“Have a heart attack or bleed heavily”…those were the words that played in my head as I looked at the orangy pill in my hand. It felt wrong to take it. For 2 weeks, I had the medication and just couldn’t get myself to take it. That day, as my nurse friend stated those words to me…I sat at the table staring at the pill, and I made the choice to bleed heavily…I swallowed it. On January 28th, I started Plavix to avoid a heart attack due to blocked coronary arteries.
Fast forward to June 25th, I woke up feeling extremely dizzy. However, this was not your normal dizzy spell. This was a you-can’t-stand-up dizzy spell. Around noon I literally crawled to the bathroom, cat style, on the floor and just crawled…I asked my partner to help me up so I could sit on the toilet as she begged me to let her call an ambulance.
“No, I’m just really dizzy. It will pass”…I sat, and it started. My memory of it is bits and pieces as I was going in and out of consciousness, but I remember the blood. I was just projectile vomiting red…911 was called. I was admitted to the hospital on June 26th. An endoscopy and biopsy were done. The doctor said it looked suspicious but might just be inflammation. On June 28th, the results were back: adenocarcinoma of the fundus of the stomach.
The pill I was petrified of taking had caused a major GI bleed which ended up being a life-saving incident. If not for the bleeding, my cancer would not have been found until it caused symptoms, which I am told would probably have been at a late stage and much harder to cure.
My heart, which had been the health issue to deal with, was now secondary. However, due to the heart issue, I was not a surgical candidate due to the high risk of cardiac arrest during surgery and anesthesia.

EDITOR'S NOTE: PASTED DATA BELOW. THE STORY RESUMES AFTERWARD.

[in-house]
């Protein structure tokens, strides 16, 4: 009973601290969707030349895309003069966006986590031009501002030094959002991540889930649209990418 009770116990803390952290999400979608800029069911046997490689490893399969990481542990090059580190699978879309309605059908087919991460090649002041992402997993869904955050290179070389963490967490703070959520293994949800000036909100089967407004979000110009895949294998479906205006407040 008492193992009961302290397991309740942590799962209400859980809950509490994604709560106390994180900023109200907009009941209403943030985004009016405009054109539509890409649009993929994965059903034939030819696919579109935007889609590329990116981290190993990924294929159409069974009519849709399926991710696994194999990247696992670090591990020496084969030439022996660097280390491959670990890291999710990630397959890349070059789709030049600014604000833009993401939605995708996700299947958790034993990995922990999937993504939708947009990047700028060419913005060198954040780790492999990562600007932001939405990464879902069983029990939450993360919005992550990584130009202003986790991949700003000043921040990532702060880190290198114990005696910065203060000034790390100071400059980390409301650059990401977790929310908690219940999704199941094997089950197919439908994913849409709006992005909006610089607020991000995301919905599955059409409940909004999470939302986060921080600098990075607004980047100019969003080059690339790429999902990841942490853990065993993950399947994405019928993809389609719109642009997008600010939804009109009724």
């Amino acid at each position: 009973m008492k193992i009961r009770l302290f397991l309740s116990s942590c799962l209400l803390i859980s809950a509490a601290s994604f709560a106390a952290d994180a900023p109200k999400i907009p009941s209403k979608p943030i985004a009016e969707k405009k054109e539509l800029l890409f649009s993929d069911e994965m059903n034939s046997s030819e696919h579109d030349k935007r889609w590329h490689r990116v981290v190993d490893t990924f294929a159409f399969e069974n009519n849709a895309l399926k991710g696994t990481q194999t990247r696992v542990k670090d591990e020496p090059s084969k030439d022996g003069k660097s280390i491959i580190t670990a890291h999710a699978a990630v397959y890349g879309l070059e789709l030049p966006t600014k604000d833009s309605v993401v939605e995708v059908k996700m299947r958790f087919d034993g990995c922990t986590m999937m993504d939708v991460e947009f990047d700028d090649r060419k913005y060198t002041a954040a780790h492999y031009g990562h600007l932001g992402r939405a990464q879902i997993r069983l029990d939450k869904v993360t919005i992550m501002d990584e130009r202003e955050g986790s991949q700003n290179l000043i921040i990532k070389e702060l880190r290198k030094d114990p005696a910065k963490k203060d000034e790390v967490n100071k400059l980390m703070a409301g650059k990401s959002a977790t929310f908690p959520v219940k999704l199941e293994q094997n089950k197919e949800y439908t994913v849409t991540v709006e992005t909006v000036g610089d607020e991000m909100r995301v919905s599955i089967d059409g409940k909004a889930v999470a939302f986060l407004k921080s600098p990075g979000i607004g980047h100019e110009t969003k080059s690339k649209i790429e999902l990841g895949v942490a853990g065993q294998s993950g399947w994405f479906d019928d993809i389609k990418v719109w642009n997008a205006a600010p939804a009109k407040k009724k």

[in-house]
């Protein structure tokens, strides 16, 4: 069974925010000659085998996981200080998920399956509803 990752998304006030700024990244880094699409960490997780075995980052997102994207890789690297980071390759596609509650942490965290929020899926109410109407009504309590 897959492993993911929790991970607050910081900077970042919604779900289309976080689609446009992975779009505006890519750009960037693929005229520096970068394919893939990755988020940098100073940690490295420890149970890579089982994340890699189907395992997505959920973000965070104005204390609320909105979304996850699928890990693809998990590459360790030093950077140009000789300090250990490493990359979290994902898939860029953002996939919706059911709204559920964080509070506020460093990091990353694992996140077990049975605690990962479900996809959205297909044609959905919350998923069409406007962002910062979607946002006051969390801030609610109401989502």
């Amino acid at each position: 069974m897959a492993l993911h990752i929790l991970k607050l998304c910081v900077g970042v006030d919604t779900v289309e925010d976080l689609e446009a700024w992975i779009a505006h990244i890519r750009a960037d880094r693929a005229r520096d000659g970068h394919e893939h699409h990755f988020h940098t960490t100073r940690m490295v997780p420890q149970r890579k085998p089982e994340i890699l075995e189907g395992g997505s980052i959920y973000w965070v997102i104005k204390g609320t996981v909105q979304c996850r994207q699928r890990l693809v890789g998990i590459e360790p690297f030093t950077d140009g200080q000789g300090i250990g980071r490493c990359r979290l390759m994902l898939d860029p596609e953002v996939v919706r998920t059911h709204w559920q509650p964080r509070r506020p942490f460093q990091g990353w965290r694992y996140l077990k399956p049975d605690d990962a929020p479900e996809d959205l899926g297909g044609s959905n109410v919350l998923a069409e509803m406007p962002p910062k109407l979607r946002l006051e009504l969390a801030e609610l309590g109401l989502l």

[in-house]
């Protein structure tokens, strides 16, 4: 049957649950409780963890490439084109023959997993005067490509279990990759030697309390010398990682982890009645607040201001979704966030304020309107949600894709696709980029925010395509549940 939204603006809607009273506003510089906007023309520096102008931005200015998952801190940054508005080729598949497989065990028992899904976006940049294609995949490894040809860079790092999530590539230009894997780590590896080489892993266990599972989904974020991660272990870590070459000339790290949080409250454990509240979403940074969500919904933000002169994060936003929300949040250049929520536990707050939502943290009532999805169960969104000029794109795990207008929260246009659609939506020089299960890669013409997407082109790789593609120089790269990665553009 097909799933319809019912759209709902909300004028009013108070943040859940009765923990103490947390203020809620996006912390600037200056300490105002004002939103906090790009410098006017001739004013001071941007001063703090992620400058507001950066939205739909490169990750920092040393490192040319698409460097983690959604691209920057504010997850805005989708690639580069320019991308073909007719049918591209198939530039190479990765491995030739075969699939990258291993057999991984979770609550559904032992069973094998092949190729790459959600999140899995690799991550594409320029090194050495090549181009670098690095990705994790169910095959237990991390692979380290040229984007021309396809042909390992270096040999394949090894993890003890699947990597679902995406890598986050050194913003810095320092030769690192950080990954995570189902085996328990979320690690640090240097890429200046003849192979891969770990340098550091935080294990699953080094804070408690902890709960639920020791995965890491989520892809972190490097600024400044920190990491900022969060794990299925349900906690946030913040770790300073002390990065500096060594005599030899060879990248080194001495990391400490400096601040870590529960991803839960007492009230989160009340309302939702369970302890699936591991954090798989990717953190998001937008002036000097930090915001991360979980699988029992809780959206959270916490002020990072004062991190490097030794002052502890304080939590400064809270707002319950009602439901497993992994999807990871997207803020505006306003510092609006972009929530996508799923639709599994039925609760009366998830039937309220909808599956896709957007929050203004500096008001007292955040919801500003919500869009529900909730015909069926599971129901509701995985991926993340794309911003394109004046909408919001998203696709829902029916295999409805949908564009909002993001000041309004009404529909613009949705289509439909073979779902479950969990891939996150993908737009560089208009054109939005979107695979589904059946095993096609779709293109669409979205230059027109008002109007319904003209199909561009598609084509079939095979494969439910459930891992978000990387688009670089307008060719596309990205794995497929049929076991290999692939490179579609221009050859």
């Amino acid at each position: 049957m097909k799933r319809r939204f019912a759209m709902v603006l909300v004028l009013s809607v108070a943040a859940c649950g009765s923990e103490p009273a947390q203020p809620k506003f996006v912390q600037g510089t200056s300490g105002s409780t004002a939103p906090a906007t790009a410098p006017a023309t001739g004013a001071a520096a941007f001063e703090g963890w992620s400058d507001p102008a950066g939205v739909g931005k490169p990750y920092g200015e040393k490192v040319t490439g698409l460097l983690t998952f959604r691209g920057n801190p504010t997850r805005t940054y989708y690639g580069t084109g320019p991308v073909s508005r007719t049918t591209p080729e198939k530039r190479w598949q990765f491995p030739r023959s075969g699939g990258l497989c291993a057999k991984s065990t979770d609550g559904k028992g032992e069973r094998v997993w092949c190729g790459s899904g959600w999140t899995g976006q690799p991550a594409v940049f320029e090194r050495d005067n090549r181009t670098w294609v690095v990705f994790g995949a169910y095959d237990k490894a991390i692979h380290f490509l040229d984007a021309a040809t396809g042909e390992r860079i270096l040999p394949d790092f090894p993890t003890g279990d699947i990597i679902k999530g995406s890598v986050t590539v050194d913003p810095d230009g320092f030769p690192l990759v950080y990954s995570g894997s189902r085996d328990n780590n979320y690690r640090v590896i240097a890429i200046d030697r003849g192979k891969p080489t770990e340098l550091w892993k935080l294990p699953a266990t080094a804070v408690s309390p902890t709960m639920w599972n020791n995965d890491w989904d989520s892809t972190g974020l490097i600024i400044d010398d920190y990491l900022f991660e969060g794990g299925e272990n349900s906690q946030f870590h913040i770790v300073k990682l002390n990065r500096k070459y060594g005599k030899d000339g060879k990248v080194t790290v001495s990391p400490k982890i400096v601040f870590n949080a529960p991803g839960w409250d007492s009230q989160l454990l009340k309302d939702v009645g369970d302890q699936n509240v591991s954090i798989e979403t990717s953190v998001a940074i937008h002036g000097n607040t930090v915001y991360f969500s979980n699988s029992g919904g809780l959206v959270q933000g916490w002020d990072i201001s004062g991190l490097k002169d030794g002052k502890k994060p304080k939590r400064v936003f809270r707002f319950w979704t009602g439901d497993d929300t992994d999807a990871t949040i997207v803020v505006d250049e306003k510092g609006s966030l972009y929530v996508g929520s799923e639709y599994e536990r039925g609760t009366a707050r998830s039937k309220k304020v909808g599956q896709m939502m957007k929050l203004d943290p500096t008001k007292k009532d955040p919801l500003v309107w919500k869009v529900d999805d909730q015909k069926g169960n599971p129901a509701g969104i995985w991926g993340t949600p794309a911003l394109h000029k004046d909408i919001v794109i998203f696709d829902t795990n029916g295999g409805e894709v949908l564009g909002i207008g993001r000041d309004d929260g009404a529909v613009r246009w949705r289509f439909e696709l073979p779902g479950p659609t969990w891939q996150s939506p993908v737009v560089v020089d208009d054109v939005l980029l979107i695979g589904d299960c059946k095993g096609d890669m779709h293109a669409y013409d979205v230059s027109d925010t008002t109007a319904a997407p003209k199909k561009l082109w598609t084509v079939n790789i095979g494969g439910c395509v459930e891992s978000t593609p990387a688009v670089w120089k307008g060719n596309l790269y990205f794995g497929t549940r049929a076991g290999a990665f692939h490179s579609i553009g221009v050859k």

I got the port done in late July, and it was followed by FLOT chemotherapy in early August. Four rounds were completed. CT scans were done, which showed no metastasis and a clean outer stomach wall. An endoscopy followed to look at the tumor from the inside of the stomach. Heart catheterization was completed, and my heart disease is stable.
The plan of care is for endoscopies to monitor, and depending on its results, if the cancer has shrunk and there is no risk of bleeding, a second catheterization to stent coronary arteries. Then one round of chemo. Three to six months of double anti-coagulation therapy (aspirin + plavix), total gastrectomy, and finish with 3 more rounds of chemo. Plan B, if surgery is not possible, is radiation.
Everything is uncertain at this moment, but I choose to believe I am healing. Nothing is the same. I am different. Everything is different, but I know healing is possible. My journey through this disease is ongoing, but the end of the disease will come.
I believe, and I know, that all will be well.
Irene was born in Portugal and came to the United States at age 15. She never finished her college education due to familial responsibilities. Still, she worked for a wall street company for over a decade before starting her own consulting business. She has enjoyed traveling throughout Europe and Hong Kong for business. In 2016 she transitioned to working from home, which gave her the opportunity to take care of my great-nephew. In 2019 she began taking care of her great-niece as well. She hopes she can get back to spending more time with them soon.